Shaw mothers weep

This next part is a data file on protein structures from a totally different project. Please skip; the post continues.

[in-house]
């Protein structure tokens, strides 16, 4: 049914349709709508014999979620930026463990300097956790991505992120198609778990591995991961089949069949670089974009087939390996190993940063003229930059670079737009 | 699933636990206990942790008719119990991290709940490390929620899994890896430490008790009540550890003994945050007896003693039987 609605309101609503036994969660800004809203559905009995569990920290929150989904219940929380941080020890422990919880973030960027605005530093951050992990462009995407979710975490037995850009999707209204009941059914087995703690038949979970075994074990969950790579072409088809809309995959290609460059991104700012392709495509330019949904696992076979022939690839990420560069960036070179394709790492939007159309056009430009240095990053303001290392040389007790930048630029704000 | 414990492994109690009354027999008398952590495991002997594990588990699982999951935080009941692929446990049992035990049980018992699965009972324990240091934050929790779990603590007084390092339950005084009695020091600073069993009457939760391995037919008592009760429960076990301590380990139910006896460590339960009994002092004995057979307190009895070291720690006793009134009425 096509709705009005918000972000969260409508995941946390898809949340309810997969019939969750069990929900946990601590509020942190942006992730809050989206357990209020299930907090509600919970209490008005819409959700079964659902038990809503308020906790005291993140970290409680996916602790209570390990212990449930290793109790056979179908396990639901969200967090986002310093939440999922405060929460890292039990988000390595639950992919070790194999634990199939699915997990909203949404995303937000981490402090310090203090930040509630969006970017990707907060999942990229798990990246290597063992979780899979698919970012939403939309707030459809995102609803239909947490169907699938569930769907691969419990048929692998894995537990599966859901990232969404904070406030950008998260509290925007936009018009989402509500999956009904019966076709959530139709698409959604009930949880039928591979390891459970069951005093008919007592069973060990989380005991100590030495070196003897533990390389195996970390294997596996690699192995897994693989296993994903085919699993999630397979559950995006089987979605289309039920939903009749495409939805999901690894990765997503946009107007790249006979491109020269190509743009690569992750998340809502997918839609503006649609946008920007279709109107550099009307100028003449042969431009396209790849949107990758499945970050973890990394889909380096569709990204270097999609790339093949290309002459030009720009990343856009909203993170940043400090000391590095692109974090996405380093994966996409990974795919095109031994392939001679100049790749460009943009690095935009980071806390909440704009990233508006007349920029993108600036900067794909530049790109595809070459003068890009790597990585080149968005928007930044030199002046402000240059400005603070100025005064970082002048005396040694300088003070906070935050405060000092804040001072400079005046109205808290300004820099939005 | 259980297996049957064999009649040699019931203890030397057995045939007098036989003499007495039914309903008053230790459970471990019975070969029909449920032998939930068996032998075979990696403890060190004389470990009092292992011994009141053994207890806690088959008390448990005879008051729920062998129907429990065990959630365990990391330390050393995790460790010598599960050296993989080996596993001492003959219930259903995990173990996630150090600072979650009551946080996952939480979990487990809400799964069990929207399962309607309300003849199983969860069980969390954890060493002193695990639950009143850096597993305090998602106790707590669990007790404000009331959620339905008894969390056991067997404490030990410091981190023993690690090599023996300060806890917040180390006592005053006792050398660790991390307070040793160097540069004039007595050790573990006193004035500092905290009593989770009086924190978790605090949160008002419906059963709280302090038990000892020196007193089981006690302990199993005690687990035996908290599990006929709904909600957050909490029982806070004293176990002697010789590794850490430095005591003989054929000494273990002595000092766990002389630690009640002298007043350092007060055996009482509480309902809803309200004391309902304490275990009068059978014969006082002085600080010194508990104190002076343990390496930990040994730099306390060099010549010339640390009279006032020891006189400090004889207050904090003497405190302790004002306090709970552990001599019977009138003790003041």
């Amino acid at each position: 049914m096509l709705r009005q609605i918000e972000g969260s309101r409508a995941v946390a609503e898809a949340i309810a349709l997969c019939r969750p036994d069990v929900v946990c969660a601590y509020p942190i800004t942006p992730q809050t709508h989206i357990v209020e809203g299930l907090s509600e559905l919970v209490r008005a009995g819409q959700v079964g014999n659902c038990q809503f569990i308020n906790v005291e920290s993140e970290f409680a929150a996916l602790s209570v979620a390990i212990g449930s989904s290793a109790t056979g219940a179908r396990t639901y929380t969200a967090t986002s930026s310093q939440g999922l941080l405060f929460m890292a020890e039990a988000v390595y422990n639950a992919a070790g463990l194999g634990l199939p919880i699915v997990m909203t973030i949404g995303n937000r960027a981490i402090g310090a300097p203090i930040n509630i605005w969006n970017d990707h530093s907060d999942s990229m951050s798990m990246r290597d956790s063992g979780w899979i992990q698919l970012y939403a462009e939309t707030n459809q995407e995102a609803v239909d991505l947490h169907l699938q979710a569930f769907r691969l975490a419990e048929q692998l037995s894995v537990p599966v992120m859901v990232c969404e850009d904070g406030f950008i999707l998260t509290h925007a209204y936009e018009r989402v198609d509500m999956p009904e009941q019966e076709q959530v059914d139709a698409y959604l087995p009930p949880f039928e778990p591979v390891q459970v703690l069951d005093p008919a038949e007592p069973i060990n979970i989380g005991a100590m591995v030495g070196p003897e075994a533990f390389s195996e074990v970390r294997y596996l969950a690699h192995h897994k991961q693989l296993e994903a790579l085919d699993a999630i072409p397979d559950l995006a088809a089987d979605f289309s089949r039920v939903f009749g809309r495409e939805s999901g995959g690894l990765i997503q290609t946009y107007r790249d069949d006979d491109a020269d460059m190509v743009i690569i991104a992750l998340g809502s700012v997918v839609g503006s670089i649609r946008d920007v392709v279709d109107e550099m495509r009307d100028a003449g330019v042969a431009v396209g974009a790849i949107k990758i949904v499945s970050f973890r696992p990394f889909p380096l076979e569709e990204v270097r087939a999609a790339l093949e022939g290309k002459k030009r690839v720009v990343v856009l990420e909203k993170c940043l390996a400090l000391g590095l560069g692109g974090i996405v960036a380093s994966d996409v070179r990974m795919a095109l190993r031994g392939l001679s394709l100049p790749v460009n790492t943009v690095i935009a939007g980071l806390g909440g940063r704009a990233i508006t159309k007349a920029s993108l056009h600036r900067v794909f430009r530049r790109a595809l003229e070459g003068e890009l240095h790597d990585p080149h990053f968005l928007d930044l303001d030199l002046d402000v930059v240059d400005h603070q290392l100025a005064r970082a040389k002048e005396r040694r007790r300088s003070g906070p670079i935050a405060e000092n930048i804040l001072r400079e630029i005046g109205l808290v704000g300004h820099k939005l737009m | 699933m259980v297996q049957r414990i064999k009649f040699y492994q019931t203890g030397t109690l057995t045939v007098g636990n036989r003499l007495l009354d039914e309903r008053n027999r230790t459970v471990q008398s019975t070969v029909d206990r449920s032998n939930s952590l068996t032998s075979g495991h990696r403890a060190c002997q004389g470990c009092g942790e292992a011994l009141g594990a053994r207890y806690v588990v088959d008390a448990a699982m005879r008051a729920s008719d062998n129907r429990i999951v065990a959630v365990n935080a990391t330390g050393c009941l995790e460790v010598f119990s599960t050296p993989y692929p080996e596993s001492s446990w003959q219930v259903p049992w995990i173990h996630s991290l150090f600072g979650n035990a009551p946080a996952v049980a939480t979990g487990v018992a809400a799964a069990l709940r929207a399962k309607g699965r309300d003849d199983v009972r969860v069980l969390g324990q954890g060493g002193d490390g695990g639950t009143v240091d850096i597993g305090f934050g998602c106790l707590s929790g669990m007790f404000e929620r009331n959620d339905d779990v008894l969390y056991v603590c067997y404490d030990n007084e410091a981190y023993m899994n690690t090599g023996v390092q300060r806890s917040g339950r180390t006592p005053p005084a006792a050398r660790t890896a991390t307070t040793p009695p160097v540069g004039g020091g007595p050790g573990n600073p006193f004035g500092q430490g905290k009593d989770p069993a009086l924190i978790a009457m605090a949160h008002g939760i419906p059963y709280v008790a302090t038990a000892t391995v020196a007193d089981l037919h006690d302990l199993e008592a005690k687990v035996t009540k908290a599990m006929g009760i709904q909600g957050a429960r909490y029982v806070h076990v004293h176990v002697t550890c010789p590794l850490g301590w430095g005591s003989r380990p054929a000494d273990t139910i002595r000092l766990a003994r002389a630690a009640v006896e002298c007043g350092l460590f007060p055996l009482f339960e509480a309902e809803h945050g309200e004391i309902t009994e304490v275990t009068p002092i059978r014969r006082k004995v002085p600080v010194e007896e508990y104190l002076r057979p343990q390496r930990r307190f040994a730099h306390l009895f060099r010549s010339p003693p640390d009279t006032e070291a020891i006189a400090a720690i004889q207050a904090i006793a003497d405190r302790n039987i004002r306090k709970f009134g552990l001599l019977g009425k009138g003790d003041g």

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Shaw mothers weep - a emplace-, Chor-won Sari-won, War Prisoners...